Golf Architecture: A Worldwide Perspective, Volume 2
Pelican Pub., 2003 - Golf courses - 320 pages
An excellent combination of sport, art, and intelligence, golf architecture holds an allure for admirers of courses worldwide. The complicated process of creating such deceptively simple landscapes has been dissected by the top names in the field. This collection of essays, written by an international array of experts, delves into the complex issues involved in every detail of design.
The design of a course is dependent on what elements the designer deems most important. An essay contributed by Jamie Dawson, founder of Enviro Links Design, presents the topic of strategic design interest. This architect takes into account how topography, vegetation, drainage, and fairway routing can contribute to the environmental well-being of a course. Natural landscape is also a concern for Jay Morrish, who was voted golf architect of the year in 1996. He prefers a more literary approach to his design. He likens the detailed craftsmanship of his courses to the careful precision of a poet. Each element must support the other in a beautiful arrangement of natural landscape and manufactured course.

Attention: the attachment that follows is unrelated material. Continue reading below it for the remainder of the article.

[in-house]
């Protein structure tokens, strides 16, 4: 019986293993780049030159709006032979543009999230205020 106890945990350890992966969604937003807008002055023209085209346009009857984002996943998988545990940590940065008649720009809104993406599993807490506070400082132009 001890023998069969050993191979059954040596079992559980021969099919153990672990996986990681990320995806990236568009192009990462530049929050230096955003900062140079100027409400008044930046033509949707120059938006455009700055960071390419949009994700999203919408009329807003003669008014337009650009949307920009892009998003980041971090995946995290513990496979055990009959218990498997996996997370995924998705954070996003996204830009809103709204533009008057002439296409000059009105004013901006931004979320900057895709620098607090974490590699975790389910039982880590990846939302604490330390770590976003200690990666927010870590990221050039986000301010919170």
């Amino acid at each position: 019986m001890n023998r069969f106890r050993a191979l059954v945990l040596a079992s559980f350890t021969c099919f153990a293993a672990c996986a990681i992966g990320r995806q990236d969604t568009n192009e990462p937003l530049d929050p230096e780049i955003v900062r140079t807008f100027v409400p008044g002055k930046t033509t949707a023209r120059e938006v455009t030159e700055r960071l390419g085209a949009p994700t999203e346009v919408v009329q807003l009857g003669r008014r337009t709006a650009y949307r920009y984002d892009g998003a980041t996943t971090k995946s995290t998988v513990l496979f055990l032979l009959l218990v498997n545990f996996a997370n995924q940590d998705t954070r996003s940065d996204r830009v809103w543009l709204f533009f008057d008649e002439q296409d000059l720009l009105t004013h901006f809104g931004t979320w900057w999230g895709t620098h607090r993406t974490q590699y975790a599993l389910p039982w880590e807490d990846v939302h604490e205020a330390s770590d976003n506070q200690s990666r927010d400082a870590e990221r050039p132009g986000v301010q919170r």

Although nature is a large part of any outdoor sports arena, it is often the technological advancements that make the golf course's design sustainable. Karl F. Grohs and Rainer Preissmann, the founding principals of Deutsche Golf Consult, present the topic of improving older courses by updating the existing designs, materials, and buildings to combine the traditional beauty with modern comforts and accessibility. Ronald Fream, an architect with experience in sixty countries, discusses the development of the craft-course design from St. Andrews to the educational and technological advancements that allow new courses to be cost-effective.
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